Based on their observations of the Alhambra Formation and the surrounding geomorphological evidence, the researchers have described the seismic risk associated with the faults of the Alhambra and surrounding areas as moderate.

About the Journal

The Journal of Quaternary Science publishes original papers on any field of Quaternary research, and aims to promote a wider appreciation and deeper understanding of the earth’s history during the last two million years. Papers from a wide range of disciplines appear in JQS including, for example, Archaeology, Botany, Climatology, Geochemistry, Geochronology, Geology, Geomorphology, Geophysics, Glaciology, Limnology, Oceanography, Palaeoceanography, Palaeoclimatology, Palaeoecology, Palaeontology, Soil Science and Zoology.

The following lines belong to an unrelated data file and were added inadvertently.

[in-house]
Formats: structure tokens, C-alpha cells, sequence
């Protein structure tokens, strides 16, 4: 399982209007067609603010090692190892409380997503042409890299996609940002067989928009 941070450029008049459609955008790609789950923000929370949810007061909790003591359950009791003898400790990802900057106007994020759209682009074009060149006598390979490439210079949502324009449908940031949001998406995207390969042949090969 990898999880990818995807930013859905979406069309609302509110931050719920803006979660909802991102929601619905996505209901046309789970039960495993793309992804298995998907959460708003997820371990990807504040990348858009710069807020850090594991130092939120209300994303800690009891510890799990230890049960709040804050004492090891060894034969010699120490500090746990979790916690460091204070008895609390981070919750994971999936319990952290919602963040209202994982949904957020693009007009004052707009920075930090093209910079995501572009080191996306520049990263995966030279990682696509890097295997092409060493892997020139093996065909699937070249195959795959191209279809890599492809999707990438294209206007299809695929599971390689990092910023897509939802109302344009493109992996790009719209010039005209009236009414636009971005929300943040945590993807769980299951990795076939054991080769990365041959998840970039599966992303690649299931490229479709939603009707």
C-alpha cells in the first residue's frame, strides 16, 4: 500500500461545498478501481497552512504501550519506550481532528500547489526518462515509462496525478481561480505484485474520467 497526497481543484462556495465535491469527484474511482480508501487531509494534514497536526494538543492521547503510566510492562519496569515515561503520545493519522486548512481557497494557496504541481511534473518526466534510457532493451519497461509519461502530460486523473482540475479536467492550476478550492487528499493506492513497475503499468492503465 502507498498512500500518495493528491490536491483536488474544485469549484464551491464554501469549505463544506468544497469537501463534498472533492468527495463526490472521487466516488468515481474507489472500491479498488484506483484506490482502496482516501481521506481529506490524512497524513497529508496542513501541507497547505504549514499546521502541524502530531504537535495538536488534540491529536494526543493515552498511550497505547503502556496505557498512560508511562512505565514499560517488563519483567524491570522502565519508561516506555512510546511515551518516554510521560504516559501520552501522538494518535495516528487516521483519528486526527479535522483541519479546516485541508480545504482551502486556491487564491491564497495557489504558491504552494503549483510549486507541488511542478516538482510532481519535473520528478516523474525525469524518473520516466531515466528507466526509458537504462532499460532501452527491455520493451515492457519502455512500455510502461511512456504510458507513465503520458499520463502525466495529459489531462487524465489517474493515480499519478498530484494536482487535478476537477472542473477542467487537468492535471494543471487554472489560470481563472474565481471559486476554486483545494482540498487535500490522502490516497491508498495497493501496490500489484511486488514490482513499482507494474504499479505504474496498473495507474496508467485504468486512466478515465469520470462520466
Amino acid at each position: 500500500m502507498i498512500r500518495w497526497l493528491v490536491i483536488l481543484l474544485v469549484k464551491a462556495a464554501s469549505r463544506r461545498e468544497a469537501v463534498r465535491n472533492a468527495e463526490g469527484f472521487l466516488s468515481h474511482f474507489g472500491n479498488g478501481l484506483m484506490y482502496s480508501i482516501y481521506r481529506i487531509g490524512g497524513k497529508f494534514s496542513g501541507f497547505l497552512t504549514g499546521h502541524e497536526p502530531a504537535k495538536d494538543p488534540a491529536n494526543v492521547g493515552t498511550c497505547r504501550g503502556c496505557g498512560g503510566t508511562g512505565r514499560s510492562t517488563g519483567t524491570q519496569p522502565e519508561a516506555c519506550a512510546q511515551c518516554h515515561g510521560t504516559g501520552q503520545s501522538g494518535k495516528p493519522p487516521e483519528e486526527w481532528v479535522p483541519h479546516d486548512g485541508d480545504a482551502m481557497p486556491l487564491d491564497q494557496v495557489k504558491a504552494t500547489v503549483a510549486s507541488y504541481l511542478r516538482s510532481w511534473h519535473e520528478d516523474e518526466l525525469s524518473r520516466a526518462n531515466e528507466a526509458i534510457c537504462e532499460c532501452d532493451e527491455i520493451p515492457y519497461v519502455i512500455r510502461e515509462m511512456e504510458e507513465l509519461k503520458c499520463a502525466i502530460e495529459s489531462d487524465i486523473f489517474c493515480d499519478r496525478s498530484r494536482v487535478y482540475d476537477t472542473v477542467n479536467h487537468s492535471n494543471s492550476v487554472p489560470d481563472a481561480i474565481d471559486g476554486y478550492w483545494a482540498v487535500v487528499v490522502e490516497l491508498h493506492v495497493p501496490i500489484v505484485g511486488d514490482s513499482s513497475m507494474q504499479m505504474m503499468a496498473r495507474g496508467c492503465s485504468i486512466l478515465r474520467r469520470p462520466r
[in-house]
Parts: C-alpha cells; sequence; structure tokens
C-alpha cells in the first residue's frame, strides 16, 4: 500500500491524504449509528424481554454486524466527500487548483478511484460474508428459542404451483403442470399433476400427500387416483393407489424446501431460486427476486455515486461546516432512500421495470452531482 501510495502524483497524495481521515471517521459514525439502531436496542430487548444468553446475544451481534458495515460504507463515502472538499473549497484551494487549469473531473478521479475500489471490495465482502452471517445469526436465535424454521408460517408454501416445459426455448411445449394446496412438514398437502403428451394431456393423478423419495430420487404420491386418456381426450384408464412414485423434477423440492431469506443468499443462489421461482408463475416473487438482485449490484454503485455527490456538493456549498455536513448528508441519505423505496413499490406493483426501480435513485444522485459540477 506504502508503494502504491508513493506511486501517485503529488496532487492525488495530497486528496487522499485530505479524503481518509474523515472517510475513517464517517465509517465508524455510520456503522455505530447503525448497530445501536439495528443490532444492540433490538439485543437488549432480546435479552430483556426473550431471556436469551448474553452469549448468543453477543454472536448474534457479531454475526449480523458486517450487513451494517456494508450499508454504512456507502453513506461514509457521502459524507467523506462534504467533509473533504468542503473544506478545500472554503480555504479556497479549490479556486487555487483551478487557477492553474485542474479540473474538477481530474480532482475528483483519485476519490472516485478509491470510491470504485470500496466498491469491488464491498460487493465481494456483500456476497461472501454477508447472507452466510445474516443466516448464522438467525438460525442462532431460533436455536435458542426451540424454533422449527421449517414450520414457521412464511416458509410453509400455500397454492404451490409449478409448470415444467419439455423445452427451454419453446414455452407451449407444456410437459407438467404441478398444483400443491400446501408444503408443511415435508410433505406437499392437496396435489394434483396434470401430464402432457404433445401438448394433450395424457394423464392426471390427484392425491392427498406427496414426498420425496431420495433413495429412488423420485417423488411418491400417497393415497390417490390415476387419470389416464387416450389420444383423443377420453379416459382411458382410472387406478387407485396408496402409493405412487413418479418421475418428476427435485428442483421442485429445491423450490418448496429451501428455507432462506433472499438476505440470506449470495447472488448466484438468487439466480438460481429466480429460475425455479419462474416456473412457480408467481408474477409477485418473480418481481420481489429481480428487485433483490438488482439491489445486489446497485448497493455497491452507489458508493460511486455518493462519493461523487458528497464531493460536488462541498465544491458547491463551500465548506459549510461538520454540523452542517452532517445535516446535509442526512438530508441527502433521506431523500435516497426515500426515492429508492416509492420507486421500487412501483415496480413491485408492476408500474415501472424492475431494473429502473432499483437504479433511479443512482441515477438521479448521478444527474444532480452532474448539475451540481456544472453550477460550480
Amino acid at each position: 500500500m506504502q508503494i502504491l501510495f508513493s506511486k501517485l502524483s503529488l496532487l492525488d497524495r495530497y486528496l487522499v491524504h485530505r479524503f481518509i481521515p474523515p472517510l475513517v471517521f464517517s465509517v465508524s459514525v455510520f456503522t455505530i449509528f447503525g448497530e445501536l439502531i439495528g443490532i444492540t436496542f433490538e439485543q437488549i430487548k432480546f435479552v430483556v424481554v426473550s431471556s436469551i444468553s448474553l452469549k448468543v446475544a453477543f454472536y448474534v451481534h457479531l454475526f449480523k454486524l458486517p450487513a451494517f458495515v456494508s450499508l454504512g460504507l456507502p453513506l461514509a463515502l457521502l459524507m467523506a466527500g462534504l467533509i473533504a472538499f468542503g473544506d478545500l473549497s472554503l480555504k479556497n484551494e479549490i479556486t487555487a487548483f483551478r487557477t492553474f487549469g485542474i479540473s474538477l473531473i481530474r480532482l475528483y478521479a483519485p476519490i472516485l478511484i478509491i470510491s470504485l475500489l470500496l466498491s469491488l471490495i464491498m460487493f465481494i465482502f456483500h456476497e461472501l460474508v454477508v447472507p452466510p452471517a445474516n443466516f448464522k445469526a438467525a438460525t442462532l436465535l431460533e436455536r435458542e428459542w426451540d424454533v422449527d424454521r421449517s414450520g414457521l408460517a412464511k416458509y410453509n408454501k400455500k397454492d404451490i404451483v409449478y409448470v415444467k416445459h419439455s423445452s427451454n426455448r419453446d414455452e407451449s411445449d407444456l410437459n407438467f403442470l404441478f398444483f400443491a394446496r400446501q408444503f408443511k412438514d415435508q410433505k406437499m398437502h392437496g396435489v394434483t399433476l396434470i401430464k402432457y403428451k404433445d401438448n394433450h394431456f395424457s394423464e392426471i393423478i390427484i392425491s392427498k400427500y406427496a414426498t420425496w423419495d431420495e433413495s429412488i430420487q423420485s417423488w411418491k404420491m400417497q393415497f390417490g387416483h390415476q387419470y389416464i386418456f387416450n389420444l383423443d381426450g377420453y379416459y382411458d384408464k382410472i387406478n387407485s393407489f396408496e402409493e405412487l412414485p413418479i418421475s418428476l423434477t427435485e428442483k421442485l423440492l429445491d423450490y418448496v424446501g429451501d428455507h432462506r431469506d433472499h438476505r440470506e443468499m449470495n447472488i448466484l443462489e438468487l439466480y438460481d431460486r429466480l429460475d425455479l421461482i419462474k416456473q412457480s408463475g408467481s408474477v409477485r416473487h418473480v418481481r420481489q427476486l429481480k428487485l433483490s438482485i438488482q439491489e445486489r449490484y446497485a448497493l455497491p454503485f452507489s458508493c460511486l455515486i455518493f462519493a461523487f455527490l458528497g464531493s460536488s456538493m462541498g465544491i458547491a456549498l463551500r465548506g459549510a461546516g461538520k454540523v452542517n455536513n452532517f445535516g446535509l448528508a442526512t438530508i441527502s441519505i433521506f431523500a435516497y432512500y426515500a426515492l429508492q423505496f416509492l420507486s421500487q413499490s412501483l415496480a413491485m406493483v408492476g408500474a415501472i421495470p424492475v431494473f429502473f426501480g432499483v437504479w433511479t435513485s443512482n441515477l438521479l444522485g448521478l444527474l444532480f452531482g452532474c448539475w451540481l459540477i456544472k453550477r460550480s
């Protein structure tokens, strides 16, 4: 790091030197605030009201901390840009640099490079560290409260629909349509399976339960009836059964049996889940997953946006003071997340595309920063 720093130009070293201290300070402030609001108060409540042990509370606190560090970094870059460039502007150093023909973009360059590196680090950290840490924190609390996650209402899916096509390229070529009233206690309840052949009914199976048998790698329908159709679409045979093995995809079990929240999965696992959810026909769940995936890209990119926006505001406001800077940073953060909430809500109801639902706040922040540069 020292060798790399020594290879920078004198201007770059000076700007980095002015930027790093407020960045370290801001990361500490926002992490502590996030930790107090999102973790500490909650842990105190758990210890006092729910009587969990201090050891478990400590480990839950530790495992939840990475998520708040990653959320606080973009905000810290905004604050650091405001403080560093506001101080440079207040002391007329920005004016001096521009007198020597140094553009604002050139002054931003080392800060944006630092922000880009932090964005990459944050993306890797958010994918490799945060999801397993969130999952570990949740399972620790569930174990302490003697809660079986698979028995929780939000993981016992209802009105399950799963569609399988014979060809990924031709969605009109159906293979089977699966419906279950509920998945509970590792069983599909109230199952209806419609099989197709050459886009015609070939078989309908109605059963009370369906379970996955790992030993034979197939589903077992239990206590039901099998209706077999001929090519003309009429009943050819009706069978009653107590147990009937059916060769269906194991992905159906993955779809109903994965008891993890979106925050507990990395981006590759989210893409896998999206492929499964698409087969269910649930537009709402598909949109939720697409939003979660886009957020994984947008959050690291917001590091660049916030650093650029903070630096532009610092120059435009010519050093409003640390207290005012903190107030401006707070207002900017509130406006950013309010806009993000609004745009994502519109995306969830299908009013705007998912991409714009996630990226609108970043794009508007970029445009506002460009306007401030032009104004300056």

Jaida Butler | alfa

More articles from Earth Sciences:

nachricht New Study Will Help Find the Best Locations for Thermal Power Stations in Iceland
19.01.2017 | University of Gothenburg

nachricht Water - as the underlying driver of the Earth’s carbon cycle
17.01.2017 | Max-Planck-Institut für Biogeochemie

All articles from Earth Sciences >>>

The most recent press releases about innovation >>>

Die letzten 5 Focus-News des innovations-reports im Überblick:

Im Focus: Traffic jam in empty space

New success for Konstanz physicists in studying the quantum vacuum

An important step towards a completely new experimental access to quantum physics has been made at University of Konstanz. The team of scientists headed by...